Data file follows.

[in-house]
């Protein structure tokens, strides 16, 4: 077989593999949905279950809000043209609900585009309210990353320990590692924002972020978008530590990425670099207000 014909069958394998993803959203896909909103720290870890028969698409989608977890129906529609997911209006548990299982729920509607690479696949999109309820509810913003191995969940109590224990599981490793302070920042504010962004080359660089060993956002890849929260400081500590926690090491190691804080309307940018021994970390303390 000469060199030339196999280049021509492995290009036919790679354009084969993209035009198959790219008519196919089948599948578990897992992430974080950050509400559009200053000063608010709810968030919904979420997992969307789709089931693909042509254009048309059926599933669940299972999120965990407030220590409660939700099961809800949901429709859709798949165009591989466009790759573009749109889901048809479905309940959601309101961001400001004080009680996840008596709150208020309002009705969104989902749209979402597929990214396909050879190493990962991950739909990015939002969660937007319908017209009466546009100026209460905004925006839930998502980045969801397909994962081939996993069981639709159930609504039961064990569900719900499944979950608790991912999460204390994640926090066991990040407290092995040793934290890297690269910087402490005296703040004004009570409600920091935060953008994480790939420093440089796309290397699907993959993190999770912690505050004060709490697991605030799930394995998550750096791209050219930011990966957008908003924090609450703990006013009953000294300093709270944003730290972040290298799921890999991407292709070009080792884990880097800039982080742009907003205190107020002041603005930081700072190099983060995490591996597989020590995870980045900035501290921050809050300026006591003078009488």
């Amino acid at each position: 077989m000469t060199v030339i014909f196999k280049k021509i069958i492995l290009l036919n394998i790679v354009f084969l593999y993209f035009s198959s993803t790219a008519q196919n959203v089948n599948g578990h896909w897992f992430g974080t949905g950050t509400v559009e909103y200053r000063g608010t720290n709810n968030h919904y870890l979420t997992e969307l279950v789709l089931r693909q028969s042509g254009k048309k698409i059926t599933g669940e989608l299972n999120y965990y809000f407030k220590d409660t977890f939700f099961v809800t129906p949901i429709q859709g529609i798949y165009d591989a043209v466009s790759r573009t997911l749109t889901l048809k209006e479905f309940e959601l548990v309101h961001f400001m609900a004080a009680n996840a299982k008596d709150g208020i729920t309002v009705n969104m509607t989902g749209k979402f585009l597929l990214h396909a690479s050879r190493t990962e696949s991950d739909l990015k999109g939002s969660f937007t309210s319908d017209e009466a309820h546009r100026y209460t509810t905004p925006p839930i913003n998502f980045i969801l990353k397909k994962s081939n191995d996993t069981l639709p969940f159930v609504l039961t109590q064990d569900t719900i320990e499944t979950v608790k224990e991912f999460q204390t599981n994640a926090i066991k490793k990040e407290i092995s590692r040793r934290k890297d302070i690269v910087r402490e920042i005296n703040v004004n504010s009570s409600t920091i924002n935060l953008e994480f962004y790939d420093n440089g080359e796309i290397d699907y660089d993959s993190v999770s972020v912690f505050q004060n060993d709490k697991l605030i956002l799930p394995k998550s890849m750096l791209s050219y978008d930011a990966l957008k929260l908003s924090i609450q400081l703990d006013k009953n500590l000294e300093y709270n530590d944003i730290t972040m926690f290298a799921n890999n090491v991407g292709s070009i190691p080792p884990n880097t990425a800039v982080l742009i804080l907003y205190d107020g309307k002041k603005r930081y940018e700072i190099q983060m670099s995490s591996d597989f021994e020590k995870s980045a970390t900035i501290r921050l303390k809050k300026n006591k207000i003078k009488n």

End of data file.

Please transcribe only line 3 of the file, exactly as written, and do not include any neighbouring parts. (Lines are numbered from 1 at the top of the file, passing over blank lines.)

């Amino acid at each position: 077989m000469t060199v030339i014909f196999k280049k021509i069958i492995l290009l036919n394998i790679v354009f084969l593999y993209f035009s198959s993803t790219a008519q196919n959203v089948n599948g578990h896909w897992f992430g974080t949905g950050t509400v559009e909103y200053r000063g608010t720290n709810n968030h919904y870890l979420t997992e969307l279950v789709l089931r693909q028969s042509g254009k048309k698409i059926t599933g669940e989608l299972n999120y965990y809000f407030k220590d409660t977890f939700f099961v809800t129906p949901i429709q859709g529609i798949y165009d591989a043209v466009s790759r573009t997911l749109t889901l048809k209006e479905f309940e959601l548990v309101h961001f400001m609900a004080a009680n996840a299982k008596d709150g208020i729920t309002v009705n969104m509607t989902g749209k979402f585009l597929l990214h396909a690479s050879r190493t990962e696949s991950d739909l990015k999109g939002s969660f937007t309210s319908d017209e009466a309820h546009r100026y209460t509810t905004p925006p839930i913003n998502f980045i969801l990353k397909k994962s081939n191995d996993t069981l639709p969940f159930v609504l039961t109590q064990d569900t719900i320990e499944t979950v608790k224990e991912f999460q204390t599981n994640a926090i066991k490793k990040e407290i092995s590692r040793r934290k890297d302070i690269v910087r402490e920042i005296n703040v004004n504010s009570s409600t920091i924002n935060l953008e994480f962004y790939d420093n440089g080359e796309i290397d699907y660089d993959s993190v999770s972020v912690f505050q004060n060993d709490k697991l605030i956002l799930p394995k998550s890849m750096l791209s050219y978008d930011a990966l957008k929260l908003s924090i609450q400081l703990d006013k009953n500590l000294e300093y709270n530590d944003i730290t972040m926690f290298a799921n890999n090491v991407g292709s070009i190691p080792p884990n880097t990425a800039v982080l742009i804080l907003y205190d107020g309307k002041k603005r930081y940018e700072i190099q983060m670099s995490s591996d597989f021994e020590k995870s980045a970390t900035i501290r921050l303390k809050k300026n006591k207000i003078k009488n």